If you ever have a chance to visit the small, tight-knit community of La Crête in northern Alberta, make it a priority to try the onion ring burger at The Burger Shack
The family-owned town local is operated by Jason Martens and features a menu that revolves around, you guessed it, incredible, homemade burgers. Always bustling with regulars from the town, The Burger Shack is busiest on weekends when people from the surrounding area come to town to shop and the forestry workers come home. Guests rave about their recipes, their portions, their service and their gravy. The most popular burgers are the bacon cheeseburger, the Canadian and the onion ring burger with house sauce, which happens to be Martens’ personal favourite. “Most of our burgers were developed by our head cook—she likes to experiment,” he says. “In the last couple of years, we’ve moved towards dine-in and renovated our whole restaurant. We put in new lights, it’s way dimmer in there with better atmosphere. We added more pastas and have steak and rib night. Our customers love it.”
Recalling the restaurant’s humble beginning in Fort Vermilion (about 20 minutes away), Martens laughs. “My sister had a small bakery there, and we saw a small, drive-through place across the road. There was no dine-in. It was small—literally a shack. That’s why it was called The Burger Shack, I guess. The owners were retiring and we decided to purchase it and kept the name.” Eventually, they sold the original location and moved the business to La Crête opening a larger, 3,500 square foot restaurant with dine-in to see them through the slower winter months.
Martens admits that, while the restaurant did have its share of shut-downs during the pandemic, it has not experienced the last few years with the same intensity as restaurants in southern, high-density areas. “We shut down a couple times here and there, but we mostly stayed open with reduced seating. But a lot of the COVID stuff just didn’t really hit us. We’re kind of isolated—we’re seven hours north of Edmonton.”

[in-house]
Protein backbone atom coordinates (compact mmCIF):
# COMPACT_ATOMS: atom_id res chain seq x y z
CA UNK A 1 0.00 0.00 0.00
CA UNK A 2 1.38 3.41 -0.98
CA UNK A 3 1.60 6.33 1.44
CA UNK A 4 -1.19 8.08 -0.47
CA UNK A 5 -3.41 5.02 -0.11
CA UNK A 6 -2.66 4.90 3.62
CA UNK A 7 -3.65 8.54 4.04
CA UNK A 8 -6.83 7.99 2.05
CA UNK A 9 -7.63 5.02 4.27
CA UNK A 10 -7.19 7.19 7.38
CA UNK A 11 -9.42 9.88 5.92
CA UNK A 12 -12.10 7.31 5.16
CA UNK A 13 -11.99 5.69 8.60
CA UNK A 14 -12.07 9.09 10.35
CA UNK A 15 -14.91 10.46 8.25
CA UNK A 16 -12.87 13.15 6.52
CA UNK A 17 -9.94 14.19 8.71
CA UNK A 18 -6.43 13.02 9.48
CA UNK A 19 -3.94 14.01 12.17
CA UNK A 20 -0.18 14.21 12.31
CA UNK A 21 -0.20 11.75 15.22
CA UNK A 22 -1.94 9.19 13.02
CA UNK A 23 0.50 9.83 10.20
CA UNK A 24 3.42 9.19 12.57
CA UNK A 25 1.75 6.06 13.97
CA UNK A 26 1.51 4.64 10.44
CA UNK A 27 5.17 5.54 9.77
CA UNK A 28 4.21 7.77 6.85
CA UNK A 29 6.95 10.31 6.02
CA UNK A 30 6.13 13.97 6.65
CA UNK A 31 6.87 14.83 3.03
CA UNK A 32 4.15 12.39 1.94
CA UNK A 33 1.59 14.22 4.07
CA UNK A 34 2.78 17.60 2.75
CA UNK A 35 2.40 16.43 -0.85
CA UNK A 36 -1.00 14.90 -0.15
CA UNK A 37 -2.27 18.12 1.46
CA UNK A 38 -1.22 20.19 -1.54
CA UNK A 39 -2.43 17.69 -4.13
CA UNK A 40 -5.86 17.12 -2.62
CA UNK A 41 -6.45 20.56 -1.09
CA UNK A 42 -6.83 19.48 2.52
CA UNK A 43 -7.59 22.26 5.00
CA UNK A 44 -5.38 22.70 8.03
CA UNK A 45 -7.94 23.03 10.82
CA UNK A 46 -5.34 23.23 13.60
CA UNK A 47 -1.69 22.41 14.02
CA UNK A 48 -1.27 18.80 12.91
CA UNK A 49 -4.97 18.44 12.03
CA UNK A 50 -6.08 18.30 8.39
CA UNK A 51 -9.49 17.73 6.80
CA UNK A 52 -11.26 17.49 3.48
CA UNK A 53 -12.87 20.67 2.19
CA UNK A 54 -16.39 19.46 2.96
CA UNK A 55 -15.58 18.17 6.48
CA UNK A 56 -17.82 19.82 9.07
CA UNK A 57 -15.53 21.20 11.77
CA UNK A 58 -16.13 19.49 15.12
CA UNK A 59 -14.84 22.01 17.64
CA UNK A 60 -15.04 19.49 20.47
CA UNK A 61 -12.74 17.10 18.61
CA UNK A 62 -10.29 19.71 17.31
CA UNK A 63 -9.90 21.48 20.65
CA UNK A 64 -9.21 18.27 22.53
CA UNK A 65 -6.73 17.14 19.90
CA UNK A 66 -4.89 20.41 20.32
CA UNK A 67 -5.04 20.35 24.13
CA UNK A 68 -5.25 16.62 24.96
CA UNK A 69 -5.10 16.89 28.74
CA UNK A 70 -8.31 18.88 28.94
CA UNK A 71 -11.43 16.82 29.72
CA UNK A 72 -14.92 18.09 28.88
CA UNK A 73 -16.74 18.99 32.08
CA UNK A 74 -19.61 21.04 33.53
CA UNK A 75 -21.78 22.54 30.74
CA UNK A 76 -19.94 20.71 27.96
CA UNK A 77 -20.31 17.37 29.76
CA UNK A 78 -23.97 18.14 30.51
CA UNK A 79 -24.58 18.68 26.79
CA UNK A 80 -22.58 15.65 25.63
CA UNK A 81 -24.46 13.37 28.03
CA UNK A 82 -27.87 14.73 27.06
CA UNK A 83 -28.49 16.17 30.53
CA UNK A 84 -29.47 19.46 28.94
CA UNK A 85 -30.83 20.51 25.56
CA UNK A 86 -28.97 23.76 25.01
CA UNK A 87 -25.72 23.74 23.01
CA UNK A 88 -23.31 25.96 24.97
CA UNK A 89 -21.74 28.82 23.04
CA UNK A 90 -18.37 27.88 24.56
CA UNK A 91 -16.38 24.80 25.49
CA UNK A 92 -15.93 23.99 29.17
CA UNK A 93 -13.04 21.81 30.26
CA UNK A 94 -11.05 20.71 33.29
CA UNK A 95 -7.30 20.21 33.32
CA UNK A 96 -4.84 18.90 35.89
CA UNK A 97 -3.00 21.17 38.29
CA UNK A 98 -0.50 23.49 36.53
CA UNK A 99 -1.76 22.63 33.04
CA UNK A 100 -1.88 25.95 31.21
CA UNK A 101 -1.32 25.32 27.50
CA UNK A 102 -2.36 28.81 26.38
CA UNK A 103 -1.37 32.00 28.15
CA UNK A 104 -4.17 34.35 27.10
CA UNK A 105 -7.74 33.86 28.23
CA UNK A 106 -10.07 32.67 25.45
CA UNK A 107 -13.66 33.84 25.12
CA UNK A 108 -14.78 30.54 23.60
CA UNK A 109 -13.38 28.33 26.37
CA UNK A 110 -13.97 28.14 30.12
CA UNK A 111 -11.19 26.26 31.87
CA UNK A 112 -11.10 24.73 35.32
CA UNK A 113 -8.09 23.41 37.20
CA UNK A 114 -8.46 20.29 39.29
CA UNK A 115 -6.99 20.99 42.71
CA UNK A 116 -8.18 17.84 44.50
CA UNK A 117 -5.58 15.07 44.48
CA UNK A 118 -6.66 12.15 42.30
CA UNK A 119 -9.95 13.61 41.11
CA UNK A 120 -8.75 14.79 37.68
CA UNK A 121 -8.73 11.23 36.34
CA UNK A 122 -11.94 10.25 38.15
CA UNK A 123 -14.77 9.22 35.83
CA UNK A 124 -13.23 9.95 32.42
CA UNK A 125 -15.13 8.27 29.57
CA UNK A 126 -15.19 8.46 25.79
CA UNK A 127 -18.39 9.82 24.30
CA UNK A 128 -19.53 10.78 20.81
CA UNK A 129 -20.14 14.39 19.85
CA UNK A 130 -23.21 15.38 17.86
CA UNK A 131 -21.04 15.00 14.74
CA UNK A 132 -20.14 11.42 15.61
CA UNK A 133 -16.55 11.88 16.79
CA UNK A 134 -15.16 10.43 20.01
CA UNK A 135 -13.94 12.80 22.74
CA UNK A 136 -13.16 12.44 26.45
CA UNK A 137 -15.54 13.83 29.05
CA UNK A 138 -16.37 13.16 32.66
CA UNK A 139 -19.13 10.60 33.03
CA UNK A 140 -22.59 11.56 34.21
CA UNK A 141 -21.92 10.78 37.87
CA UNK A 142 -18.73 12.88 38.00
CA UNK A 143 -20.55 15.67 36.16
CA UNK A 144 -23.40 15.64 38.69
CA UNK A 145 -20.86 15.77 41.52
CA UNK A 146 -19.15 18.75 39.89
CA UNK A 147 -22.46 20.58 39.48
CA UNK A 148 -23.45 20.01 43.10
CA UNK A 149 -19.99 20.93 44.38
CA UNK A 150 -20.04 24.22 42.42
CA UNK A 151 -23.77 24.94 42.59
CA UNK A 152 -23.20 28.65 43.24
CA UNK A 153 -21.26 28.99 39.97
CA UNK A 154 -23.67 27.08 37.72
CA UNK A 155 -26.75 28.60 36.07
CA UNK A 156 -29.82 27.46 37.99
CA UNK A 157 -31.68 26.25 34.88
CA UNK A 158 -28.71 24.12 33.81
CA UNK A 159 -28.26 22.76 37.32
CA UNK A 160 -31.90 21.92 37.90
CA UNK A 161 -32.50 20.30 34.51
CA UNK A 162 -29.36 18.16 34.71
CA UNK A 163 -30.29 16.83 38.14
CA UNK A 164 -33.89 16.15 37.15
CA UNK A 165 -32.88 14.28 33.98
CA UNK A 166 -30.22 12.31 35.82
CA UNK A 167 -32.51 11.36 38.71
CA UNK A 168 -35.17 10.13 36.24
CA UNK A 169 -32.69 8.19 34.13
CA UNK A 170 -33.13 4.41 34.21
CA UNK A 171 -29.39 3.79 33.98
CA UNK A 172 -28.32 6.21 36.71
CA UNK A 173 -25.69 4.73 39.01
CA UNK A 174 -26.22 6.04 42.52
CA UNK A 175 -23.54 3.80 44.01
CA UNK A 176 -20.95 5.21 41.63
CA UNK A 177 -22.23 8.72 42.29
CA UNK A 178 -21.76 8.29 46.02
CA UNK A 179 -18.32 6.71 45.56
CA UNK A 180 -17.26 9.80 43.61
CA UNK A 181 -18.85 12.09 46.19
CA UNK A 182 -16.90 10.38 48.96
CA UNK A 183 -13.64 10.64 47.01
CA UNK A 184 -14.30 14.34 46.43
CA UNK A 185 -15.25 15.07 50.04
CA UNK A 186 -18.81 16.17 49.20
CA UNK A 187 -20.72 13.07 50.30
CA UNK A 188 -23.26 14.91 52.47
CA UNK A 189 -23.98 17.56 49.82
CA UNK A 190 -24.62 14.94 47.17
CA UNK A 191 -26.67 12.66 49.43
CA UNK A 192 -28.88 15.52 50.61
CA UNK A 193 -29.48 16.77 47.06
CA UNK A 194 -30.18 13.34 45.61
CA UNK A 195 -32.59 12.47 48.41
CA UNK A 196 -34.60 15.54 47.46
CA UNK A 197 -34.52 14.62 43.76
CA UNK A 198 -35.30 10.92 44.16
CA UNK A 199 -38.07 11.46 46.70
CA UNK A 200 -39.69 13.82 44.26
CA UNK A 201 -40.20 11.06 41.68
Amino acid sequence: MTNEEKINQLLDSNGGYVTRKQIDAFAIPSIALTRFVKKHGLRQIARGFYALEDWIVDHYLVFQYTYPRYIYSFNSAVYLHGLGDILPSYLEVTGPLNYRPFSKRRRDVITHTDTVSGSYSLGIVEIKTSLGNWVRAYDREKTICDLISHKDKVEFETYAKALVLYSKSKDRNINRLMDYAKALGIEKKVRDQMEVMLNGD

What has affected The Burger Shack is inflation. Restaurants located far from major food distribution centres already pay more for their ingredients due to additional transportation costs, and universal price increases have further strained margins. “You just don’t know what to do. You can’t just always raise the prices because customers are going to complain, but they all go to the grocery store, and they see the same thing there. So, they kind of know.”
A Groupex member for two years, Martens heard about the opportunity to buy through Groupex from his Pepsico rep. “I was kind of skeptical,” he admits. “I sent an email and Bonnie, our Groupex rep called me and basically told me to let her take care of it. She did everything for me.”
Martens still orders directly from his suppliers, but because he’s a member, he is entitled to rebates that reflect the Groupex account rate. Every month he receives a cheque for the difference. “We didn’t really have to change anything. Bonnie signed us up for everything that we wanted, and then we basically just went on ordering as we always do. You just get a cheque at the end of the month and, if you have any questions, you can always email or call her and she’s always really helpful. We get a statement at the end of the month that shows the rebate amount for each item we ordered.” “I mean, you won’t get rich off it,” he laughs. “But every bit helps right now.”
Established in 1984 by a small group of independent restaurants, today, Groupex is the largest foodservice account in Canada with some of the leading branded suppliers such as Pepsico, Diversey, Canada Bread and Gordon Food Service. Groupex uses the buying power of its national membership base to negotiate savings on essential restaurant supplies and services. Members save thousands of dollars on beverages, food, operational and financial programs.
Learn more at: www.groupex.com